~J. A. Ross
© RossJ781.com 12/19/2018
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~J. A. Ross
© RossJ781.com 12/19/2018
Solo traveling. If there’s one thing that I’m getting known for among my readers, as well as friends and family, it would be is my hobby of traveling everywhere I possibly can. However, unlike the usual traveler you may talk to (excluding mandatory travel for business; for leisure only), I very much prefer traveling by myself as to with a party. Don’t get me wrong traveling in a group is fun, but going by yourself presents more challenges, and 100% forces you to get out of your shell… at least a little bit.
If you were to always keep away to yourself whilst solo traveling, you’re not going to get a truly life changing experience. Frequently it will force you to think outside the box; it’s not like there’s that group or friend with you to help watch your back the entire time. It’s only you, but this is what makes it so wonderful! You get to truly figure out what type of person you are and can be.
For instance, something I love doing… although may sound a bit foolish (and can be) is to frequently not book hotels in advance. This does many things for you, though it can go awry of course. The advantage it gives you is a chance to walk or drive around the city, town, etc; you’re visiting to really explore it. This way you’re not picking a hotel in one area and saying, ” I think I’ll mainly check out this area, and possibly a few surrounding sites.”
I did this in Europe and ended up finding a few sweet hotels and hostels to stay the night in. Not to mention places that are generally trekked through less often than a majority of main sites. Hell, a couple nights I slept on the train and would go to the next destination staying up a couple days straight. Traveling solo can get a little rough and isn’t for everyone, but it builds character and brings great experiences to share and learn from. It’s more expensive and you have to budget carefully, but in the end it’s something to be proud of with each new destination you go to.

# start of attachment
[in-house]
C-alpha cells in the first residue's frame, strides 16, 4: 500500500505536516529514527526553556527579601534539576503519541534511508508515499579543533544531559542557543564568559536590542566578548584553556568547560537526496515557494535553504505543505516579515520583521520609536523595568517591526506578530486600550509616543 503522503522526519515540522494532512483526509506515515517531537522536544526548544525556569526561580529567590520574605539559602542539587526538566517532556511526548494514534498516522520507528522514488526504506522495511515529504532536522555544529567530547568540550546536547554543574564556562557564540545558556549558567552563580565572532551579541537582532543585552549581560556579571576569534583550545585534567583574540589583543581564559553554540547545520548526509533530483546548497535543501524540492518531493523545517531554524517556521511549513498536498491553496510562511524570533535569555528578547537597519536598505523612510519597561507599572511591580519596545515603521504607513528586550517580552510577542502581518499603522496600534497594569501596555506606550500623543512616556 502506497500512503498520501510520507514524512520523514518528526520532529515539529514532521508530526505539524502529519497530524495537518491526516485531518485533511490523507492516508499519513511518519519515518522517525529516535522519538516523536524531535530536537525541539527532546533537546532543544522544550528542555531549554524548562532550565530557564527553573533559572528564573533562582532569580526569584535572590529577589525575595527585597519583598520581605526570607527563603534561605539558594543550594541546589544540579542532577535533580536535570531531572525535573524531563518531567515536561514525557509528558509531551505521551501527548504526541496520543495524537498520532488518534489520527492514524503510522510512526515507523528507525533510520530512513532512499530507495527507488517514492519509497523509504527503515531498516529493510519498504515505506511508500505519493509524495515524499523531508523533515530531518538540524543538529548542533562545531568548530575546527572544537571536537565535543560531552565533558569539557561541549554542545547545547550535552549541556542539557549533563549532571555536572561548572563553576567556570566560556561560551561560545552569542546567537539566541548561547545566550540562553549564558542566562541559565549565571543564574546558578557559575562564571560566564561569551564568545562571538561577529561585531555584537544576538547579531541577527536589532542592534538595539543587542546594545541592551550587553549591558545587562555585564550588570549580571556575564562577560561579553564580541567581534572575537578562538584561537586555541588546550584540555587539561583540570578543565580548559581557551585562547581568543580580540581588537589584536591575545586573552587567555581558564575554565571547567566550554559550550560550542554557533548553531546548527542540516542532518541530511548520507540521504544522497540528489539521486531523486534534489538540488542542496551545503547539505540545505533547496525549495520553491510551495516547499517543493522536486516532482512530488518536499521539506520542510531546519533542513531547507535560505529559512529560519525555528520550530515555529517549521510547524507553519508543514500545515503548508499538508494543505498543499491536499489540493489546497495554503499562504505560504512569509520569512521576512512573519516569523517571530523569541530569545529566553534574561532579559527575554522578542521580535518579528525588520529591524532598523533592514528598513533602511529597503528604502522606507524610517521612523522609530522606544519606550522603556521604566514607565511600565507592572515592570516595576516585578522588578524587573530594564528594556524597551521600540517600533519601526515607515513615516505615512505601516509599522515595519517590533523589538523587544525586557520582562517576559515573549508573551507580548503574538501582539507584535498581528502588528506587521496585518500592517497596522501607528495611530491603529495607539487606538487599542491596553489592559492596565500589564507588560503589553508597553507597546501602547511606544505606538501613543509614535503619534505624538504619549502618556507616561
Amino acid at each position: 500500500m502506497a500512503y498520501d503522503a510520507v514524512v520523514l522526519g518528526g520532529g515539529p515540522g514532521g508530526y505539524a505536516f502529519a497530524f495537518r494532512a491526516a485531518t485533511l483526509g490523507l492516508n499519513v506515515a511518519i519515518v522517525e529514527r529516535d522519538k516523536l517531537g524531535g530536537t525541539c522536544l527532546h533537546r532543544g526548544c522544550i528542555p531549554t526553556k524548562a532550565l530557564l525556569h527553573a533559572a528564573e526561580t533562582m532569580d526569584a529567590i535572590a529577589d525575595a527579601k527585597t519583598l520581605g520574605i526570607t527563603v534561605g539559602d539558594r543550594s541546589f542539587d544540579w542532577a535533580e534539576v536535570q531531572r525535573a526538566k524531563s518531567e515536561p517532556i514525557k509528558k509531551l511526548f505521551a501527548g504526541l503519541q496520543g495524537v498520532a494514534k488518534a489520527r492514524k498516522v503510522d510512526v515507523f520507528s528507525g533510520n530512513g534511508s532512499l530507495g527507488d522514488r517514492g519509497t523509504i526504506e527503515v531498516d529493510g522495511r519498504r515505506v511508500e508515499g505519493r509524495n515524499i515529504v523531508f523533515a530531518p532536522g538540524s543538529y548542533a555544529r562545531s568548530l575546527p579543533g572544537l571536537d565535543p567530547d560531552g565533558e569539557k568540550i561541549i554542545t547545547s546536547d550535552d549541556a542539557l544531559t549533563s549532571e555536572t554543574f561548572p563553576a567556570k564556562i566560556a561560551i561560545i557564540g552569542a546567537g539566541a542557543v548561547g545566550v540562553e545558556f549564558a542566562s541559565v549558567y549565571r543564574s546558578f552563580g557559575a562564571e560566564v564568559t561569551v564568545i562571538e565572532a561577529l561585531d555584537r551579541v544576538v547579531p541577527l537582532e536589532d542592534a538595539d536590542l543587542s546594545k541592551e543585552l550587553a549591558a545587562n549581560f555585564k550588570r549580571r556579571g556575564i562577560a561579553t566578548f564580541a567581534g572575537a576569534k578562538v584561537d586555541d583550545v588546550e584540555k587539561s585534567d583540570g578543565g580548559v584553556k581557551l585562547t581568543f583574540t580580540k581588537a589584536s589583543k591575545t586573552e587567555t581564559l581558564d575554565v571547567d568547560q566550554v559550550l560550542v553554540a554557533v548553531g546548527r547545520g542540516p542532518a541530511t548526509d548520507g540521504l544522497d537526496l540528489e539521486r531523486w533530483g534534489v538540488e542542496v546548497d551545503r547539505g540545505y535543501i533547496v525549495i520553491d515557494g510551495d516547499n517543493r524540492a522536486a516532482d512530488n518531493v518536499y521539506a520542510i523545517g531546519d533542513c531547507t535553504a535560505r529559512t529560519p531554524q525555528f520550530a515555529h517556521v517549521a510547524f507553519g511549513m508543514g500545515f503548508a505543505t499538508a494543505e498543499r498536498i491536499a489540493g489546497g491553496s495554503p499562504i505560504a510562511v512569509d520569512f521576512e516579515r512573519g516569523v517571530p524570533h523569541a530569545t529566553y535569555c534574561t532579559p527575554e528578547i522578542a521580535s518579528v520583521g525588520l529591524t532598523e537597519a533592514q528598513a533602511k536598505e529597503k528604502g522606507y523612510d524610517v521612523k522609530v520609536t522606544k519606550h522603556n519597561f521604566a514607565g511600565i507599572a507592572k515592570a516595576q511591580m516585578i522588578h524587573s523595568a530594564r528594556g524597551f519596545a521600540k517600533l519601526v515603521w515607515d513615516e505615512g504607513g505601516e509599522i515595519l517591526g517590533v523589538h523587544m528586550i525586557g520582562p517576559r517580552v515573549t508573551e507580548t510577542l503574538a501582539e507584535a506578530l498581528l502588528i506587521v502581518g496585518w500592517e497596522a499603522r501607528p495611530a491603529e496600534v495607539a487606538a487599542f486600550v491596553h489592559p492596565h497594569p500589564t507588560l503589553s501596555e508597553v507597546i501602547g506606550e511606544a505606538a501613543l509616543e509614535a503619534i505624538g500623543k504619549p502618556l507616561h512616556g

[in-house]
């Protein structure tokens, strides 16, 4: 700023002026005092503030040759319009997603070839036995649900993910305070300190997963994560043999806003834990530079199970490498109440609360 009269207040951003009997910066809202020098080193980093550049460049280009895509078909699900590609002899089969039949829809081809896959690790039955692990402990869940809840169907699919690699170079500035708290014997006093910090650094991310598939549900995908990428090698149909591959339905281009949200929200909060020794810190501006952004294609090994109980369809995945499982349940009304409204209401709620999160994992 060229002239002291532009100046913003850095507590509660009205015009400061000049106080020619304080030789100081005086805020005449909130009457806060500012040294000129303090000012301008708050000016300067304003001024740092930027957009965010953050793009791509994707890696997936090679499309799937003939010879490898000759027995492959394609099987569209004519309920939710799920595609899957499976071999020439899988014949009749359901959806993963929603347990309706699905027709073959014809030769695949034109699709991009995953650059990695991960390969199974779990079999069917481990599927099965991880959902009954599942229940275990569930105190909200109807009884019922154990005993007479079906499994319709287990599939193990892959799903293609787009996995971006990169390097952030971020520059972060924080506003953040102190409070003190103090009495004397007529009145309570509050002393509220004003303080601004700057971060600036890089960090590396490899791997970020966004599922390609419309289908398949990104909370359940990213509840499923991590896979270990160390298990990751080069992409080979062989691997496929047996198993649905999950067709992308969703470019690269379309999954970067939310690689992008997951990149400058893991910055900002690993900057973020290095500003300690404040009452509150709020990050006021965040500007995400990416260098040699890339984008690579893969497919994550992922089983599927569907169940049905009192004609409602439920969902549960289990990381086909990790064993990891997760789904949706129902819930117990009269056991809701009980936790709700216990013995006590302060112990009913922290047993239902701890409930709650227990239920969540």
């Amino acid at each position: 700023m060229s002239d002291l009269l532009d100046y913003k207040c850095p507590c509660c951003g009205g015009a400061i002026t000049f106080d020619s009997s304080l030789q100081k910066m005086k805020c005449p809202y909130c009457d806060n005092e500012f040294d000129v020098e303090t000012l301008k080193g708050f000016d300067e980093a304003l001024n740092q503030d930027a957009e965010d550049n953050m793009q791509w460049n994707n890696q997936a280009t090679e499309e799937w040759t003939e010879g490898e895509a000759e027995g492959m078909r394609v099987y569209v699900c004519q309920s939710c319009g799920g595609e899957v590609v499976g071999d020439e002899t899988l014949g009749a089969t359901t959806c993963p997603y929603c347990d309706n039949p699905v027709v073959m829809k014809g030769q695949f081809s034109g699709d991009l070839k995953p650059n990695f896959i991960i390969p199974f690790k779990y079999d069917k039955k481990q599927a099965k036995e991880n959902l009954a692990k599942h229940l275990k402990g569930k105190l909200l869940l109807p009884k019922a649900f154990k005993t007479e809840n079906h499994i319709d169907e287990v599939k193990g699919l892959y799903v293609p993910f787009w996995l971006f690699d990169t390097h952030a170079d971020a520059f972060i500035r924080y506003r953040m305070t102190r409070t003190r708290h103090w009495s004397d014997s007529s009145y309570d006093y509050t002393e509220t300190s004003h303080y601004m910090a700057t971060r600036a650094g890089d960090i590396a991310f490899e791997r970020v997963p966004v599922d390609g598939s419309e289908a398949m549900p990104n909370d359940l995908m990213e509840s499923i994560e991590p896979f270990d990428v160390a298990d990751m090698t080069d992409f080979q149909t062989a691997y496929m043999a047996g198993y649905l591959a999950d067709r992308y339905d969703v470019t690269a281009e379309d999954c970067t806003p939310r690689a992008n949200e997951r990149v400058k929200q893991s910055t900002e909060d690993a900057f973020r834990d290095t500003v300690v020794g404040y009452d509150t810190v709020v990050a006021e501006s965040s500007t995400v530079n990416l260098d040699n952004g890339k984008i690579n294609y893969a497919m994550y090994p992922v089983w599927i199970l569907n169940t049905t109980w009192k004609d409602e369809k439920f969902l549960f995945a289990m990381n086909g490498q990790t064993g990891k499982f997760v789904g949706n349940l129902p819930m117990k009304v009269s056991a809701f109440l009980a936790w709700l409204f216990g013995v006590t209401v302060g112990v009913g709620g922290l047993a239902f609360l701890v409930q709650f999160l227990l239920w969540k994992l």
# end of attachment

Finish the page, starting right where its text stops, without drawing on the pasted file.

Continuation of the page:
The first real trip that immensely got me into this hobby was back in April 2014. I embarked on a completely spontaneous 3.5 day adventure to the Pacific North West and explored around downtown Portland, Seaside Or., a bit of Astoria Or., and Long Beach in Washington State. I fully decided to go on this trip literally 3-4 days before the date I left which was a rare 3 day weekend that was given to me. Visiting the ocean once more was determined mere hours before I left work early on that Friday afternoon to get on the road.
So much detail to go into with that trip… oh, but wait… I already have! (link posted at bottom of article in case you missed that tale).Anyways, essentially upon getting back to Utah I felt changed. I had entered a state in which I’ve never been to before, drove around 1900 miles solo which had been the most I’d ever driven period. Something clicked inside my head and show me all sorts of new possibilities. I’ve always loved traveling, but honestly thought that I couldn’t afford to except with the military, or years down the road. That trip proved to me otherwise.
With articulate budgeting I decided to not concede to any thoughts of not being able to travel, or thinking that this trip had been a one time deal. Not even 5 months later I was at it again! I took on an even bigger challenge by going for around 6 or 7 days and adding a few hundred miles to the trip. I went back to the Pacific North West and made my first stop in Portland. This trip, I was a bit better prepared for and found a few campgrounds that I could stay at in my car a month in advance as I wanted this trip to be a bit more relaxing.